Buying a new car can be a harrowing experience. You have so many makes and models to choose from and there are a lot of factors that figure into your choice. Not only that, the model you may be interested in has different packages and trims to choose from. Will it be the package with the GPS or the one with cloth seats? Besides the aesthetics, there are many factors that dictate which car to pursue. Factors include money, the purpose and use of the car, as well as fuel efficiency. A family of five isn’t going to buy a Corvette and a single college student isn’t going to buy a Honda Odyssey. When it comes to buying a car, all I know is I have no say. That is why instead of a Ford Flex or a Honda Odyssey, I drive a Toyota Prius (my wife’s choice).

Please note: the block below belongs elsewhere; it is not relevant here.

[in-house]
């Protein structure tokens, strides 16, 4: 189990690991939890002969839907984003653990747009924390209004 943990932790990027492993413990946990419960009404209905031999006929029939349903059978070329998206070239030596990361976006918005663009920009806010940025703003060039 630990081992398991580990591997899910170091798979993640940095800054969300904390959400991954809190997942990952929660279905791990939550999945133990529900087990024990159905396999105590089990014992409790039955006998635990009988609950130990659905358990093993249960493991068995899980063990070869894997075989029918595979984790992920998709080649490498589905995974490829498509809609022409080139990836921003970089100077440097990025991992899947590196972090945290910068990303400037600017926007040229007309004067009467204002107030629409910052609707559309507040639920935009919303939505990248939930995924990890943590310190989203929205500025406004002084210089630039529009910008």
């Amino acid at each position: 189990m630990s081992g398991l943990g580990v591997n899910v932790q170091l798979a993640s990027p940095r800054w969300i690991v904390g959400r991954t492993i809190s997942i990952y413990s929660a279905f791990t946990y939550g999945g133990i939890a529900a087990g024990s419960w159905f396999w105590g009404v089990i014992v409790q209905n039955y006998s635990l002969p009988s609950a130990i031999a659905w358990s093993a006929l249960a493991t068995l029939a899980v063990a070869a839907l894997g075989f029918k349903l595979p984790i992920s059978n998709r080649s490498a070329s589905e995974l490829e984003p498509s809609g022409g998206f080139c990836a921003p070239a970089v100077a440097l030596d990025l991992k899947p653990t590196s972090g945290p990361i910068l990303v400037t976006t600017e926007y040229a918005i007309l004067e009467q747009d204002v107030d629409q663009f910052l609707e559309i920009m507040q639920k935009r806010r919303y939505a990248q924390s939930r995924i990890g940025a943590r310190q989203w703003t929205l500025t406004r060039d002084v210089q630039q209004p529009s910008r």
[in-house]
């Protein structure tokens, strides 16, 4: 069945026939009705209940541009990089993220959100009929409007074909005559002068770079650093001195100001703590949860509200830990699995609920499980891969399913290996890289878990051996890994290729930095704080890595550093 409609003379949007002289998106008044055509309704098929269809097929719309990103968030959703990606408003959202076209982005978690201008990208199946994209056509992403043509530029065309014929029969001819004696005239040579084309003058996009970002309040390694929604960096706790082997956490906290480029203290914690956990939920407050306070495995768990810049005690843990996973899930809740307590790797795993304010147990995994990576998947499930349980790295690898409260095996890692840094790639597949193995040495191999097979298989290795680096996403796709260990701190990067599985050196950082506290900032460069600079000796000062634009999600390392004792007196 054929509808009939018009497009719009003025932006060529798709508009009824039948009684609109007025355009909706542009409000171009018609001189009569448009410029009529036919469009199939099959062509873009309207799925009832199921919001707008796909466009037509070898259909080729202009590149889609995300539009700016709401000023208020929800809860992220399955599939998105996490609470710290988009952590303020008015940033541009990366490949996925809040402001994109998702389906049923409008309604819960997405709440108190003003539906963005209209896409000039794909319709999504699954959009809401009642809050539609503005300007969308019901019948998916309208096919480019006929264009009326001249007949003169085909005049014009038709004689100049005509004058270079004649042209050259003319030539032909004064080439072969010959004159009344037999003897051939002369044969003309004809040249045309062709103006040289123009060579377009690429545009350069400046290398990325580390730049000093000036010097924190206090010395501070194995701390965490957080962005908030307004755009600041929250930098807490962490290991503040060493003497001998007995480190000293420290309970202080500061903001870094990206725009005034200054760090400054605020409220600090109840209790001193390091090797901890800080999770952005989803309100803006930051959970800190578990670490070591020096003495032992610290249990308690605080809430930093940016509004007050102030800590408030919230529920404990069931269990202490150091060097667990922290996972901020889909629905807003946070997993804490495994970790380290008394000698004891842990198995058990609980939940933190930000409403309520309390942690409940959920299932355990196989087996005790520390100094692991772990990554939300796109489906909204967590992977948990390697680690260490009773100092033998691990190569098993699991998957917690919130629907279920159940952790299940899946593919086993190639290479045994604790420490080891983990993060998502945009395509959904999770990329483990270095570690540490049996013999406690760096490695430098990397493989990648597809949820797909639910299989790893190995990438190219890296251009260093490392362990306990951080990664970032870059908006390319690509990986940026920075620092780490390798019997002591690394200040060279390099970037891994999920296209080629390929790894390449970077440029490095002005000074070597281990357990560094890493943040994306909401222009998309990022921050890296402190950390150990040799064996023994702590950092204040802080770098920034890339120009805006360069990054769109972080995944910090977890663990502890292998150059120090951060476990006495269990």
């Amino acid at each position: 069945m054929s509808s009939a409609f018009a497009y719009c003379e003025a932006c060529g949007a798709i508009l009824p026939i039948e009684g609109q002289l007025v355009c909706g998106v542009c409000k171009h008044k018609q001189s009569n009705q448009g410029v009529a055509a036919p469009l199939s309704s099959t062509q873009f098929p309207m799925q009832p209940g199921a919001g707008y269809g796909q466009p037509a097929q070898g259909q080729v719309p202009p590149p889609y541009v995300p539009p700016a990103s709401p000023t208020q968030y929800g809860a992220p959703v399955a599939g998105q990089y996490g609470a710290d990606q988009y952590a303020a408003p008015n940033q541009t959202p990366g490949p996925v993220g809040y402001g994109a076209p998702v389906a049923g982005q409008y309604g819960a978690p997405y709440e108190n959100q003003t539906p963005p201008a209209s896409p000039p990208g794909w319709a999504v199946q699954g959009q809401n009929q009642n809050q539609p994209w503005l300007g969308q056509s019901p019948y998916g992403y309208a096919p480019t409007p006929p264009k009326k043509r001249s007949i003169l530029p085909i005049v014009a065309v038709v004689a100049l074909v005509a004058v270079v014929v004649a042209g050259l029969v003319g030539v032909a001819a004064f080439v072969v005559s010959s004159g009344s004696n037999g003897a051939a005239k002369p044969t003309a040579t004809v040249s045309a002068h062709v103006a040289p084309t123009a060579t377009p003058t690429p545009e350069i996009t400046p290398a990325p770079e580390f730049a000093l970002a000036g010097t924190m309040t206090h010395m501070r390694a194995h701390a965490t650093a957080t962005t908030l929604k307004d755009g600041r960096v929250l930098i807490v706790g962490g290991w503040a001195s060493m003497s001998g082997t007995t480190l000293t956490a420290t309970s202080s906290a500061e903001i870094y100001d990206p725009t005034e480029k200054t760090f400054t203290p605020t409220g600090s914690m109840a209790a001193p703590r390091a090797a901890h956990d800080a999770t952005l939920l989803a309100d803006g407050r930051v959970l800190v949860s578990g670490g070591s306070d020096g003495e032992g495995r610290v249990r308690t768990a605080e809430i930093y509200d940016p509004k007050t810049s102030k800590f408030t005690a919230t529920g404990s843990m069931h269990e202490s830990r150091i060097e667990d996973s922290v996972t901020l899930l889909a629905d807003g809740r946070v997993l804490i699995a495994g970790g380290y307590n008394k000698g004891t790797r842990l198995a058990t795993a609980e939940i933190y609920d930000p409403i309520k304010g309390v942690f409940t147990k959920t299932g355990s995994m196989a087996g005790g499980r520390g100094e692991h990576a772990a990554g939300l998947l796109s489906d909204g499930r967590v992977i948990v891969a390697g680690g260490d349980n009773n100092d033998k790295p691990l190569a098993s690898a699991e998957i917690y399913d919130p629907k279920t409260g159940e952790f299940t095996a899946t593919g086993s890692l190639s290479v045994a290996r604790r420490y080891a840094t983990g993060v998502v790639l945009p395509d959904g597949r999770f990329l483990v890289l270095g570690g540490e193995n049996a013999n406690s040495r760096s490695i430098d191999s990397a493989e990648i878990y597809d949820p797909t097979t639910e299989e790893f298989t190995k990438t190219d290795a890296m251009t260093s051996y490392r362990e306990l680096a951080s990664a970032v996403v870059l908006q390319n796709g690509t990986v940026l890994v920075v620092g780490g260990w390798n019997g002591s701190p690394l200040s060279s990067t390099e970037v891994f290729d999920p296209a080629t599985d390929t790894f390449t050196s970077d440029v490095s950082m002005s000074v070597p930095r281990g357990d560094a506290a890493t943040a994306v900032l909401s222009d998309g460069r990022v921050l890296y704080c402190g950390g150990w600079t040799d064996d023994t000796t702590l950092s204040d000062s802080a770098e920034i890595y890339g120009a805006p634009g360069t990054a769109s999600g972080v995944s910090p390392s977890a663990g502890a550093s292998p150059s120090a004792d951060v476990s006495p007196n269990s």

When a company decides that they want to put a retirement plan in place, it’s almost like trying to buy a new car. A company needs to look at several factors to determine what type of retirement plan they want to offer, as well as the goal of the plan they wish to implement. Too many plan sponsors put retirement plans in place without knowing the consequences and costs, whether it’s for liability concerns or for the company’s bottom line. The retirement plan that a company wants to put in place has to be the right fit because if it doesn’t fit correctly, the plan sponsor may either leave money on the table or risk its financial health in running it. This article shall serve as a blueprint on what plan sponsors should consider when they are deciding to implement a retirement plan.